"I went trad climbing for the first time in March this year. Honestly I was always a bit dismissive of it until then, but that’s because I didn’t know what I was talking about. It’s pretty incredible, that there was this whole other side of climbing that existed for so long without me knowing about it."
Now you live in Sheffield, do you notice anything different about people's approach to training or climbing in general?
I think there’s definitely a difference in attitude generally to climbing in Sheffield. London’s nowhere near any rock so people climb for the majority indoors and then occasionally get away on the weekend or for trips. In Sheffield you can be climbing at a crag within half an hour, you can go out at night after work if you’ve got lanterns; and that’s important because you don’t just get the physical side of climbing - you also get the experience of being outside, maybe in a beautiful place, being somewhere quiet and away from everything and everyone. For me that’s a really big part of climbing.
Have you been lured into gritstone trad?
I went trad climbing for the first time in March this year. Honestly I was always a bit dismissive of it until then, but that’s because I didn’t know what I was talking about. It’s pretty incredible, that there was this whole other side of climbing that existed for so long without me knowing about it. I’ve not been on gritstone much, it’s a bit warm for that, but I’ve spent some time at places like Pembroke and Gogarth, and in Llanberis pass. Having done some now I can say that there is something pretty special about this style of climbing, perhaps the freedom, the undercurrent of fear, the amount of time you end up spending inside your own head. Anyway, it’s something I can see myself doing a lot more of.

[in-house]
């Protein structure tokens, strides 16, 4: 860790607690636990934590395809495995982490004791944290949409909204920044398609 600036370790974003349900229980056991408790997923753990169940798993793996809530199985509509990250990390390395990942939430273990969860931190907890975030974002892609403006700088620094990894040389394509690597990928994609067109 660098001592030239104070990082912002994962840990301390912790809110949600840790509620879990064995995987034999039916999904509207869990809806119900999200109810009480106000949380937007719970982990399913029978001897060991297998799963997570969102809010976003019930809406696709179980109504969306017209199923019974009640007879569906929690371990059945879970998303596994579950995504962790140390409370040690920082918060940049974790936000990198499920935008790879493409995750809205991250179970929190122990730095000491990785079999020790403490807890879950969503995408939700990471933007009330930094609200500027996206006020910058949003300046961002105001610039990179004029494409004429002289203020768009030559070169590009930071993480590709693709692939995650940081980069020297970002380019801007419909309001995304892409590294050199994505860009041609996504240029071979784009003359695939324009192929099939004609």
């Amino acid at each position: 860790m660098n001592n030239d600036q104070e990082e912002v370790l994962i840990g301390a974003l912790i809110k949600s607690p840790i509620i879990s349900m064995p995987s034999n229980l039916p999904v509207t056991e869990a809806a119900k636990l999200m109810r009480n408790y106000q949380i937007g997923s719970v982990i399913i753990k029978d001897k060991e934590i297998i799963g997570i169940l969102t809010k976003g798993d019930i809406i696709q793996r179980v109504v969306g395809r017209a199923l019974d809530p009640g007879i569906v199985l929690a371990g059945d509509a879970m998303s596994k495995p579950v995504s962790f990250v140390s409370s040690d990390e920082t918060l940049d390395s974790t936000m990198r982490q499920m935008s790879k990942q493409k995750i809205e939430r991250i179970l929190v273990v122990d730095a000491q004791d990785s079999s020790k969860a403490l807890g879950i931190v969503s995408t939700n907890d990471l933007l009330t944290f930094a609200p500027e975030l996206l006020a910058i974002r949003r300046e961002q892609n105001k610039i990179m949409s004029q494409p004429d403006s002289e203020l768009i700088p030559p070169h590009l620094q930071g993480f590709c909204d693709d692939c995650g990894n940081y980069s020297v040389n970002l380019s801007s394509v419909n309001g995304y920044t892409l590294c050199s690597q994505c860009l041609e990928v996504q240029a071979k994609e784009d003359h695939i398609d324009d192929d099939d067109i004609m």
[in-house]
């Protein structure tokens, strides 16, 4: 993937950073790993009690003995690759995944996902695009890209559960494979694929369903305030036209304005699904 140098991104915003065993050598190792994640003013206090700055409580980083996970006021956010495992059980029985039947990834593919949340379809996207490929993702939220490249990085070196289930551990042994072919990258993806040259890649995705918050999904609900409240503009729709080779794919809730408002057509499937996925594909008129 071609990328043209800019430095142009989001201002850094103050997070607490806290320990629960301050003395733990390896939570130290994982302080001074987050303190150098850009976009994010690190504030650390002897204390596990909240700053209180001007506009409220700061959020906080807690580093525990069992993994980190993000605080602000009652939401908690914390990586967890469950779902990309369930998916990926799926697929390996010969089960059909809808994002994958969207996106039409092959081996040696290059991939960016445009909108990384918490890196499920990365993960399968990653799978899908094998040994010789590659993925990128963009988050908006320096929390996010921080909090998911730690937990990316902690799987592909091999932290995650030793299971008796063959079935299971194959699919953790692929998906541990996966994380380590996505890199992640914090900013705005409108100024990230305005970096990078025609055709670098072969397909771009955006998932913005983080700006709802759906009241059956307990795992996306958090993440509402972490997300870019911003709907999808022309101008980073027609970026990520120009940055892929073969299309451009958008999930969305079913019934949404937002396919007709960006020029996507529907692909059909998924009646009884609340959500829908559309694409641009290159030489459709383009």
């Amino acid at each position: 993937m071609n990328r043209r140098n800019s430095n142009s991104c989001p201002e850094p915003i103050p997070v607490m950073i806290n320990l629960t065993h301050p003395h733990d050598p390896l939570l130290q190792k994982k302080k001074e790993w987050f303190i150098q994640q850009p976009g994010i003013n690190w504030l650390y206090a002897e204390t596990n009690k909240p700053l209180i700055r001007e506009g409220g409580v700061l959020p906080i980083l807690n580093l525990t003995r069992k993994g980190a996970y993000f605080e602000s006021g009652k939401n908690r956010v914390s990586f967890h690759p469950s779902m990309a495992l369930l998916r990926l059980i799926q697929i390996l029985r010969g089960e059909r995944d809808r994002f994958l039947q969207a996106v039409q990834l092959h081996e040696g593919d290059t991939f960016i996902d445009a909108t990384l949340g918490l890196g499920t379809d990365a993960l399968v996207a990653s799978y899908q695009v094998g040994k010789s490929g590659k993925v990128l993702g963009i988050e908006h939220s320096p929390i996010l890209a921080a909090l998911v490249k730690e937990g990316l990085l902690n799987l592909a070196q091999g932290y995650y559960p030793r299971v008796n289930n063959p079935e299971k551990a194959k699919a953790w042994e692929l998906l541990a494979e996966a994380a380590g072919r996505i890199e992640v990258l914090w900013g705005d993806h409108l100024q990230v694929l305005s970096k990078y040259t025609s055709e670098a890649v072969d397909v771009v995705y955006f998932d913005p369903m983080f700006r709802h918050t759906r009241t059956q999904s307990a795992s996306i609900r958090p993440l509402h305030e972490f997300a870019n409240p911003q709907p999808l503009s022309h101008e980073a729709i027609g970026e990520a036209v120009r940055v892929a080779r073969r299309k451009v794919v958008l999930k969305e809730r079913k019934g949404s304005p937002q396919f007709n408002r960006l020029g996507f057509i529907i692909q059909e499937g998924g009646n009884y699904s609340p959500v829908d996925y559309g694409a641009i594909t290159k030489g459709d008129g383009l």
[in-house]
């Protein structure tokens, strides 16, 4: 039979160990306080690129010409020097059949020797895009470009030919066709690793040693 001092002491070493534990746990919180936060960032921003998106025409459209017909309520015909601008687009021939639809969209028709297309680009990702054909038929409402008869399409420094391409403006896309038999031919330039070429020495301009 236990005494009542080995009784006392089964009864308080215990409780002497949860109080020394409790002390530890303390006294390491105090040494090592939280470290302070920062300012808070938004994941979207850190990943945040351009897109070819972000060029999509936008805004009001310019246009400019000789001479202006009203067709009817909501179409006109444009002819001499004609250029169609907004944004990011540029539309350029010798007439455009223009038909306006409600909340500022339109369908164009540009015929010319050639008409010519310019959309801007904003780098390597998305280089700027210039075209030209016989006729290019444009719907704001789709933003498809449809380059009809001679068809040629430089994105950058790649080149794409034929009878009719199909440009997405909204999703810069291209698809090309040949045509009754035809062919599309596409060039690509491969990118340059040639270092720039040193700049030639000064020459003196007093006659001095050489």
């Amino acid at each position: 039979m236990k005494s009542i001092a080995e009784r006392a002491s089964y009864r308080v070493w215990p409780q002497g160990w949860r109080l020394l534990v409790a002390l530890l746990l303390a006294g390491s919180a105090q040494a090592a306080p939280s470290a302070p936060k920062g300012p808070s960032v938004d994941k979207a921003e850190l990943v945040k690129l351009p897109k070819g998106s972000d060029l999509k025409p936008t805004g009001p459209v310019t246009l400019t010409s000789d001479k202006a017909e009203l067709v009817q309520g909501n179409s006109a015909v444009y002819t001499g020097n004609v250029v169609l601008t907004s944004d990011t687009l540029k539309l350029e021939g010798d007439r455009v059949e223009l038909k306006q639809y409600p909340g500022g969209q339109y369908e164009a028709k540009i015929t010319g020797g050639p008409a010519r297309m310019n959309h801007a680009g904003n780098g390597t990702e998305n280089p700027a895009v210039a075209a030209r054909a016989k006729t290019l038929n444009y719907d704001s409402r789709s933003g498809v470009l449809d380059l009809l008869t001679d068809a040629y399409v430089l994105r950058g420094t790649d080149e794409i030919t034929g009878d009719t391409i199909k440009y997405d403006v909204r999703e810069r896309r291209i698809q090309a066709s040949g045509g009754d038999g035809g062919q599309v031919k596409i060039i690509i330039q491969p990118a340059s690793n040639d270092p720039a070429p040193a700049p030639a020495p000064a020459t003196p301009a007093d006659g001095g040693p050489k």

What inspired you get into trad recently then?
One of the main reasons I went trad climbing for the first time was due to the fact that I’d hurt my shoulder earlier in the year which meant I had to take a lot of time off from climbing and training, and also meant I couldn’t do any of the world cups. I was going a bit crazy in Sheffield, and someone asked me if I wanted to go to Pembroke for the weekend - so of course I said yes, despite the fact that I’d never done any trad climbing before, and hadn’t even really wanted to. In short, that trip opened my eyes; it was one of the most intense climbing experiences I’d ever had, and when we finally got back to Sheffield I could barely sleep, all I wanted to do was get out and do it again. So I ended up badgering people most weekends to take me out climbing; to Pembroke, Gogarth, Llanberis Pass… Luckily I think the fact that I actually wanted to go TRAD climbing was a bit of a novelty, so normally they would.
"Sea-cliffs in particular are something I find really special. Sometimes I find myself in places thinking, “I shouldn’t be here; people shouldn’t be here!”"